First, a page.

Monthly Archives: August 2016

Still On Oliver Twist

According to John Waller, Charles Dickens contributed to the view that “illegitimate offspring of gentle folk deserved greater esteem than the legitimate children of hardened parish paupers” (76). In his Oliver Twist, Dickens’s third person omniscient narrator reveals that Oliver … Continue reading

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Oliver Twist, continued…

In Oliver Twist, in accordance with Charles Dickens’s social theories, Oliver‘s promotion from a dreadful, lower-class existence to a privileged middle-class life is not a reward for virtuous action. Stephen Gill notes “there can be no negotiation for Oliver between … Continue reading

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Representations of the Damaging Childhood in Literary Works: Oliver Twist, further continued…

On one occasion in his novel Oliver Twist, Charles Dickens uses an authorial intrusion in which he employs personal pronouns in an unusual type of second person narrative, “we” and “us”—implying “you”, in order to build the quality of pathos … Continue reading

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Representations of the Damaging Childhood in Literary Works: Oliver Twist, continued…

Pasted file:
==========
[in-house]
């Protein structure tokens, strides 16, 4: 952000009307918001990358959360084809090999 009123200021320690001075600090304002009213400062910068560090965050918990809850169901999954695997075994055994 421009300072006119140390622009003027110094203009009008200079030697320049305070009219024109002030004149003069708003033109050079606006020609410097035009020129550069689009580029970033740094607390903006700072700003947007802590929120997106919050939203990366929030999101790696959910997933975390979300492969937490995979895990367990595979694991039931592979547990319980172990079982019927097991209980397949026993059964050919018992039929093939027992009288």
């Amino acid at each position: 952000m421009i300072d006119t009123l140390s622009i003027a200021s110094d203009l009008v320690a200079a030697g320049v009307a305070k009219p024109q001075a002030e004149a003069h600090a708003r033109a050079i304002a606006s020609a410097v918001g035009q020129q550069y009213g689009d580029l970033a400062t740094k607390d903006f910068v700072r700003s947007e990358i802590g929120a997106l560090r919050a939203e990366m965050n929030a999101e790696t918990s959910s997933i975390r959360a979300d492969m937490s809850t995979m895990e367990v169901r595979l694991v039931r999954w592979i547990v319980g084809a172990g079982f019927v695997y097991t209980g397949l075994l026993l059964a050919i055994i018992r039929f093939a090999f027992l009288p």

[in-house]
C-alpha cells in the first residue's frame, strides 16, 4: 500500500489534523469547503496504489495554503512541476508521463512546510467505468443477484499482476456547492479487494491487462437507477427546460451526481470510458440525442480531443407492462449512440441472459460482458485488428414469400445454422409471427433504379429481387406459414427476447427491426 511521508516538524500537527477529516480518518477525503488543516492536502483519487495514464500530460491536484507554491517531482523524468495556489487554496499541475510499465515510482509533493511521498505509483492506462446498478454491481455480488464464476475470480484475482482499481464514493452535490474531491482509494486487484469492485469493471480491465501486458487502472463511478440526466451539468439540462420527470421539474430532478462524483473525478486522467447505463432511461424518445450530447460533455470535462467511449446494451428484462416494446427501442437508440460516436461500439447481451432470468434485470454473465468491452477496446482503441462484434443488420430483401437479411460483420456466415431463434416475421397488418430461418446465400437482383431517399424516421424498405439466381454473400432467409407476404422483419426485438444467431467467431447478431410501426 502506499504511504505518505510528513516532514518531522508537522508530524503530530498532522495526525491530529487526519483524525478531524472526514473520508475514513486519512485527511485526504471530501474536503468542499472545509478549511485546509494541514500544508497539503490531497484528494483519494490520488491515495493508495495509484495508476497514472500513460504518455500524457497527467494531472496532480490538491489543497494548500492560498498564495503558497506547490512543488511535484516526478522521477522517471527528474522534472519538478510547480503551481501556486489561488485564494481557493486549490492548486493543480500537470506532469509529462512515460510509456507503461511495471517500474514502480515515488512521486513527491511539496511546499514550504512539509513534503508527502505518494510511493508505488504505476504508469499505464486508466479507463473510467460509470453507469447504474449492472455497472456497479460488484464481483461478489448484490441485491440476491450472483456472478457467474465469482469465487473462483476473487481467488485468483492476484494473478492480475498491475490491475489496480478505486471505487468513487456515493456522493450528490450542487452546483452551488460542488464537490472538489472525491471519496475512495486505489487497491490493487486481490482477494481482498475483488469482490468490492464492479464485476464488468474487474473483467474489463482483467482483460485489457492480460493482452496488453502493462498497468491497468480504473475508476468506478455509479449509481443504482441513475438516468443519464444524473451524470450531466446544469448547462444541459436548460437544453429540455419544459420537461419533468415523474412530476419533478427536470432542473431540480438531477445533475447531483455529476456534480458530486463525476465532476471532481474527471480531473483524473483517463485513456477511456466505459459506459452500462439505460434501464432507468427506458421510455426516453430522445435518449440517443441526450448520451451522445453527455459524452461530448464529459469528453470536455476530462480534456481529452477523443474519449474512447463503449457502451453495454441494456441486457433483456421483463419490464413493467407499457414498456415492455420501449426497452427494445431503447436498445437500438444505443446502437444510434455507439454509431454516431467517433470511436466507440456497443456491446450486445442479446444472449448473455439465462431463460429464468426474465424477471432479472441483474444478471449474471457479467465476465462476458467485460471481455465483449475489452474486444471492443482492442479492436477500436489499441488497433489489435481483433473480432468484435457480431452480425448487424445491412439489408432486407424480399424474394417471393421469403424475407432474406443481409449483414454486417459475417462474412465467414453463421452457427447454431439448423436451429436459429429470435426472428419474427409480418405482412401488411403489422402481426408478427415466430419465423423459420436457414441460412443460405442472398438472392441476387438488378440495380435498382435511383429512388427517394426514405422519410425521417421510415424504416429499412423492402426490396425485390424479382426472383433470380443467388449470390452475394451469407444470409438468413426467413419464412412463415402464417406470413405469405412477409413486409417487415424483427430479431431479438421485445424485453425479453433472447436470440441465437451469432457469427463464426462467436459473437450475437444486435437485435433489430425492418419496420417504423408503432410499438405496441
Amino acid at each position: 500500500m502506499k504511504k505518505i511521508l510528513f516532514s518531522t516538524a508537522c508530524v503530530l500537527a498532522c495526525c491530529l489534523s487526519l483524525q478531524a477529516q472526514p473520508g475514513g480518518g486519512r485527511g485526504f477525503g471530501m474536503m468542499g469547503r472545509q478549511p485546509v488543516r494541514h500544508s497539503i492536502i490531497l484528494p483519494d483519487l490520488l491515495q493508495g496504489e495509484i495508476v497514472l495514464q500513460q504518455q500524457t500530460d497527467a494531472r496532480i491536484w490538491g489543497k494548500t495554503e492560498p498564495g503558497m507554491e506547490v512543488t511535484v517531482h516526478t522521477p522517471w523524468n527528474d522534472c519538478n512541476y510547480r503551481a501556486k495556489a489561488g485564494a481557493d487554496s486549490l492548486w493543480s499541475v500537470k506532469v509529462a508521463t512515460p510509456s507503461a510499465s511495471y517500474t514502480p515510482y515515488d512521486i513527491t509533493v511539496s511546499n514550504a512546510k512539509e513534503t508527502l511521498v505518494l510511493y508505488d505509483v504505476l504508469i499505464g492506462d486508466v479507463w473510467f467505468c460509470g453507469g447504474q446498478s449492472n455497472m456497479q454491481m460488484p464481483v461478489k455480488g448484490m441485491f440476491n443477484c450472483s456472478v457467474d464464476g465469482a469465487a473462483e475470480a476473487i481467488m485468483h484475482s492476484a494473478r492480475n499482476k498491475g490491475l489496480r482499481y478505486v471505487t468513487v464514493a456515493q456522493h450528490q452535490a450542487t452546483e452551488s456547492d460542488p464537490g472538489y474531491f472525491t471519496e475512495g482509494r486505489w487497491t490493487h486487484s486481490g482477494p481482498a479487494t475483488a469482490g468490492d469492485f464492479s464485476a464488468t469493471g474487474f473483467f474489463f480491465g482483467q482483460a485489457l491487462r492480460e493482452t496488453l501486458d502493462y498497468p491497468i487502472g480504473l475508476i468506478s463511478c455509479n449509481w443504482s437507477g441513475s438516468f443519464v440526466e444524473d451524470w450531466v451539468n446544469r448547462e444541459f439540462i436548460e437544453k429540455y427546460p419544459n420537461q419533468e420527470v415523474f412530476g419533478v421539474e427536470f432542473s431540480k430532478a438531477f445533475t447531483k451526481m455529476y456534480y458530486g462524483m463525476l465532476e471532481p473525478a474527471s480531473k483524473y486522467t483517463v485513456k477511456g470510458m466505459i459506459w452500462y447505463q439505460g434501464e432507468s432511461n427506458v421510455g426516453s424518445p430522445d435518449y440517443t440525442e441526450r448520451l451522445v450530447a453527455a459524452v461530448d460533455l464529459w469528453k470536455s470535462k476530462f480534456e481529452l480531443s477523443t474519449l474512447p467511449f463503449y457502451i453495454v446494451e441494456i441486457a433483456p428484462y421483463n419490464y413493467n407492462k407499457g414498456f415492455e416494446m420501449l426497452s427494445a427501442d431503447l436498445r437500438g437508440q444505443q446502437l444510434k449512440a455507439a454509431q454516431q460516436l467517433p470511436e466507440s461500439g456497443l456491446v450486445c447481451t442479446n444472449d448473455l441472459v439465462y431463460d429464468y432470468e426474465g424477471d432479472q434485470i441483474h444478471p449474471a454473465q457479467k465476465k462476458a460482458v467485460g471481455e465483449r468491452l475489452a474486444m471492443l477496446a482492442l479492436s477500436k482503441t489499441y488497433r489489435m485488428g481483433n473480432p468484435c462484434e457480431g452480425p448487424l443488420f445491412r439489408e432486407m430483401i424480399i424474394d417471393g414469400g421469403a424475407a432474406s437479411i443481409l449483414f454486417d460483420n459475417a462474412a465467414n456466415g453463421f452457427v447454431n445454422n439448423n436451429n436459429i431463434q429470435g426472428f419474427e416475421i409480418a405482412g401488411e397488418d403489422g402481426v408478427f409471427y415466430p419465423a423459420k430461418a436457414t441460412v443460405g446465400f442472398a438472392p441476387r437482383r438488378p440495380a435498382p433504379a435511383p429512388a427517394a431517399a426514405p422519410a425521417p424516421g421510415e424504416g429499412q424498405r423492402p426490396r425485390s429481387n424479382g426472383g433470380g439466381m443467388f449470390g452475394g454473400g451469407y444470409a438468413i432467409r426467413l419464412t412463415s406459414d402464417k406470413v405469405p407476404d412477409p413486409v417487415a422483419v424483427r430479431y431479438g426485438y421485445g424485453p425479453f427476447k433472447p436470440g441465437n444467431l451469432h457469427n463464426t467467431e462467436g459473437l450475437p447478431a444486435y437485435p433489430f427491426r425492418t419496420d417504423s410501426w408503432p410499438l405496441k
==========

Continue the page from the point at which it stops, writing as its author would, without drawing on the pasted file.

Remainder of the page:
By opening his novel Oliver Twist in first person narrative in a style reminiscent of the oral tradition, Dickens gives the reader notice that he is embarking upon an enjoyable story that involves serious subjects: “Among other buildings in a … Continue reading

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Representations of the Damaging Childhood in Literary Works: Oliver Twist.

In his novel, Oliver Twist, Dickens uses satire and irony and, at times, nauseating sentimentality, and a third person omniscient narrative point of view to highlight the harsh realities faced by poor, underprivileged children. Through the all-knowing, all-seeing external narrator, … Continue reading

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